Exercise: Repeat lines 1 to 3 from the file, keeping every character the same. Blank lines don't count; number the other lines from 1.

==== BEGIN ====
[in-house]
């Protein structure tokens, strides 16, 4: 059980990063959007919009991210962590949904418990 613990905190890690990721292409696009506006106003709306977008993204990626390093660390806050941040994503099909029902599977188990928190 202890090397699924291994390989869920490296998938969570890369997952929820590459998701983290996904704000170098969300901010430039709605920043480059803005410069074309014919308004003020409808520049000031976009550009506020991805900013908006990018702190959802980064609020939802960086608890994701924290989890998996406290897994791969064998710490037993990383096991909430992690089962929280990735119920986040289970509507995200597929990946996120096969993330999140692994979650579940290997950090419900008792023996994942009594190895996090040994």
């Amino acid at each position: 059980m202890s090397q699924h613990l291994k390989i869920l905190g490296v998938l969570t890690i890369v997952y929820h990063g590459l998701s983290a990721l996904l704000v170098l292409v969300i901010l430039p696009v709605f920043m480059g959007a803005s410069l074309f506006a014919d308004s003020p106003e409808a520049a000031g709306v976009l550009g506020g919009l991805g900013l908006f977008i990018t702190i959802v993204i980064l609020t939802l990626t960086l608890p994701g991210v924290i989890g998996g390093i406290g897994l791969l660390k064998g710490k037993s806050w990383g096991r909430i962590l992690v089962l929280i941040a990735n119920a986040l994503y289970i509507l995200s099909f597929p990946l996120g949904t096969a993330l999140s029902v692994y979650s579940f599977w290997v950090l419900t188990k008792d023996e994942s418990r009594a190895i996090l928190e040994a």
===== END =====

[in-house]
């Protein structure tokens, strides 16, 4: 059980990063959007919009991210962590949904418990 613990905190890690990721292409696009506006106003709306977008993204990626390093660390806050941040994503099909029902599977188990928190 202890090397699924291994390989869920490296998938969570890369997952929820590459998701983290996904704000170098969300901010430039709605920043480059803005410069074309014919308004003020409808520049000031976009550009506020991805900013908006990018702190959802980064609020939802960086608890994701924290989890998996406290897994791969064998710490037993990383096991909430992690089962929280990735119920986040289970509507995200597929990946996120096969993330999140692994979650579940290997950090419900008792023996994942009594190895996090040994």
């Amino acid at each position: 059980m202890s090397q699924h613990l291994k390989i869920l905190g490296v998938l969570t890690i890369v997952y929820h990063g590459l998701s983290a990721l996904l704000v170098l292409v969300i901010l430039p696009v709605f920043m480059g959007a803005s410069l074309f506006a014919d308004s003020p106003e409808a520049a000031g709306v976009l550009g506020g919009l991805g900013l908006f977008i990018t702190i959802v993204i980064l609020t939802l990626t960086l608890p994701g991210v924290i989890g998996g390093i406290g897994l791969l660390k064998g710490k037993s806050w990383g096991r909430i962590l992690v089962l929280i941040a990735n119920a986040l994503y289970i509507l995200s099909f597929p990946l996120g949904t096969a993330l999140s029902v692994y979650s579940f599977w290997v950090l419900t188990k008792d023996e994942s418990r009594a190895i996090l928190e040994a």